Judge Raises Doubts About Halting Release Of John Bolton’s Book, But Wonders Why He Didn’t Seek Court Relief During Review Process
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A federal judge didn't say when he would decide whether to approve the Trump administration's move to block the publication of former national security advisor John Bolton's new book, but he recognized one reality: the room where it happened is already out there.
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"As we said in Texas, the horse appears to be out of the stable," said District Attorney Royce Lamberth in a video conference on Friday.
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Details of the bombings in the book about President Donald Trump have already been widely reported when journalists received copies and an excerpt appeared in the Wall Street Journal.
The Department of Justice is seeking an injunction and injunction to block the publication of the book, but would like the judge to force Bolton to pass the proceeds of the book on to the government for the time being.
The book is scheduled to be officially published and available for sale on Tuesday.
But even with the distribution of the book, Lamberth raised some serious problems with how Bolton went through a pre-publication review process to ensure that the book did not contain any classified information.
When questioned by Bolton's lawyer Charles Cooper, the judge found that Bolton only gave the publisher the green light, rather than seeking relief in court when there was a dispute over the review process.
"He had an obligation," said Lamberth. "Once he calls this process, he can't just go away. He didn't tell the government that he would go. He just went away and said to the publisher," Go publish. "Didn't that happen?"
"He was under no obligation to report to the government once he had met his contractual obligations," Cooper replied, adding that he had "received confirmation from an authorized official that the information had not been classified."
The Department of Justice claims that Bolton never received a final letter of approval that indicated that he could proceed with the publication of the book. His lawyer, David Morrell, said Bolton "got out" of the trial when he dragged himself out.
The book's editor, Simon & Schuster, plans to publish it. In a court case on Thursday, CEO Jonathan Karp said the volume was already on its way to customers through online bookstores. Bolton also recorded an interview with ABC News for a one-hour special on Sunday and scheduled interviews all next week, most recently interviews with CBS Evening News with Norah O’Donnell and The View.
Government lawyer David Morrell said that if the DOJ obtained an injunction, it could still prevent wider distribution, including selling e-books and returning copies to their "rightful owner, the United States government" . "We are still interested in limiting the mass distribution of the book," he said.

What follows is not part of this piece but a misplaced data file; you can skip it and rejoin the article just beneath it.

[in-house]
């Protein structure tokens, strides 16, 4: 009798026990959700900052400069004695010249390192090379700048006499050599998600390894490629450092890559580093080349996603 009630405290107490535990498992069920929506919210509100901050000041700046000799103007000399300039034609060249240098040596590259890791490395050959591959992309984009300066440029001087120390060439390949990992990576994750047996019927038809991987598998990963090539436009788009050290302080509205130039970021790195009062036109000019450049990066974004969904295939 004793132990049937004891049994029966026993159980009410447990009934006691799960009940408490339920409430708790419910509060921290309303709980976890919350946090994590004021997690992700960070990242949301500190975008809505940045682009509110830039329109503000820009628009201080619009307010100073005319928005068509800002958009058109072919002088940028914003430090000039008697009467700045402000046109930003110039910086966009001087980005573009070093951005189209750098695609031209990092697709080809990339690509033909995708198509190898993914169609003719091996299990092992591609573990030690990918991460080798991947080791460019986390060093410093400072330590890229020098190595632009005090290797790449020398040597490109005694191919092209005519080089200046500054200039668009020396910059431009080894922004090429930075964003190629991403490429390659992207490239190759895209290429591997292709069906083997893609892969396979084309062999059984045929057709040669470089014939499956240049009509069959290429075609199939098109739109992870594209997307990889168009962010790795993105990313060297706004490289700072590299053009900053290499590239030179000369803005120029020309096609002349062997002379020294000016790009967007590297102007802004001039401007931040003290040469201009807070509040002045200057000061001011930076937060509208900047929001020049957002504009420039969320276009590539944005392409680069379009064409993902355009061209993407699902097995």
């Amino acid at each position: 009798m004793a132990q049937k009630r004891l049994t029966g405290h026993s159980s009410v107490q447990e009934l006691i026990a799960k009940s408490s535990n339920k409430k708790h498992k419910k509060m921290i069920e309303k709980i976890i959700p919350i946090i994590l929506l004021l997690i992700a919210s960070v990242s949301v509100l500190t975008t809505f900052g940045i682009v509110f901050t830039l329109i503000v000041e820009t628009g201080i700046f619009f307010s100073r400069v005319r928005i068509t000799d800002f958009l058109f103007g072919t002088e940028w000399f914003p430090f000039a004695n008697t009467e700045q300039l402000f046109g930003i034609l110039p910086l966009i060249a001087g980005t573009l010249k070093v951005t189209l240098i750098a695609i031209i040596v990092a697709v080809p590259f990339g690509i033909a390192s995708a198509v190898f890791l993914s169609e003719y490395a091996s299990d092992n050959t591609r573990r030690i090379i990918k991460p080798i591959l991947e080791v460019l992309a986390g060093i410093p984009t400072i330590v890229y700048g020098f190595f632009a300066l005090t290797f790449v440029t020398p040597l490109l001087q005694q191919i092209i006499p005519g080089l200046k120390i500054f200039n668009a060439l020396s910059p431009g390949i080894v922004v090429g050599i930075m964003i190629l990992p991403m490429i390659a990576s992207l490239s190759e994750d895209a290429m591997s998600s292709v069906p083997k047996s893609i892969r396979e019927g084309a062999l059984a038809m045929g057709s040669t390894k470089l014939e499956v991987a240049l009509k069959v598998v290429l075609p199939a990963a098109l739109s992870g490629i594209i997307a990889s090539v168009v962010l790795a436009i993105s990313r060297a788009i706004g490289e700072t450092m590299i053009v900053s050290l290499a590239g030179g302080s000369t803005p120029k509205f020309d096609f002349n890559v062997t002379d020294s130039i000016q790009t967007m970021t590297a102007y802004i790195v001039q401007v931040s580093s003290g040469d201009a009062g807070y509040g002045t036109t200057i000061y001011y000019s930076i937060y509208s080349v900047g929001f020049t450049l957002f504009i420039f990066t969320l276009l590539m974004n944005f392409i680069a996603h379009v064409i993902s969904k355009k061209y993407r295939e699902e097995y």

A number of media organizations have dealt with the case, including the New York Times, the Washington Post and Dow Jones & Co., as well as the Press Freedom Reporter Committee, the ACLU, and the PEN America Foundation, who argue an emergency order to block the Book would be "previous reluctance". They argued that the government was trying to end the 1971 Supreme Court decision that the Nixon administration could not stop the publication of the Pentagon papers.
"The idea that the horse is out of the stable is an understatement here," Cooper said, noting that a CBS news reporter even had a copy of the book in the White House on Thursday when she asked the spokeswoman a question about it.
But Morrell said Bolton agreed to a process that he had never followed.
"What we are seeing here is an order instructing Mr. Bolton to maintain his end of business," said Morrell.
In its lawsuit, the government admitted that the person originally charged with reviewing Bolton's manuscript, Ellen Knight, senior director of records access and information security management at the NSC, concluded in late April that "the draft manuscript did not Contained classified information. Ms. Knight informed NSC Legal about the status of the review. "
When Bolton asked if a letter confirming the release was available, she said the "process was ongoing," the DOJ complained. Then another NSC officer, Michael Ellis, senior director of intelligence, began an additional review at the request of Bolton's successor Robert O’Brien, who was "concerned that the manuscript still appeared to contain classified information," the DOJ claimed.
In a Wall Street Journal released earlier this month, Cooper wrote when they asked Knight when they would receive the letter of approval: "Ms. Knight replied cryptically that her "interaction" with nameless others in the White House about the book was "very delicate" and "some internal process considerations needed to be worked through".
According to an amended lawsuit filed on Friday by the DOJ, Ellis completed its review on June 9, but did not receive a classification training session until June 10. "After completing the training, Mr. Ellis reviewed his work and concluded that the information he provided in the training did not change his decisions," said the DOJ.
Cooper, however, suggested that the Trump administration mistakenly used the national security review process to prevent the book from being published, given the embarrassing details of the memoir about Trump's behavior.
"While the government is trying to contest Ms. Knight's deliberate verdict, her claim is simply an unfortunate pretext to cover up the real determined effort to suppress Ambassador Bolton's speech," Cooper wrote in a lawsuit.
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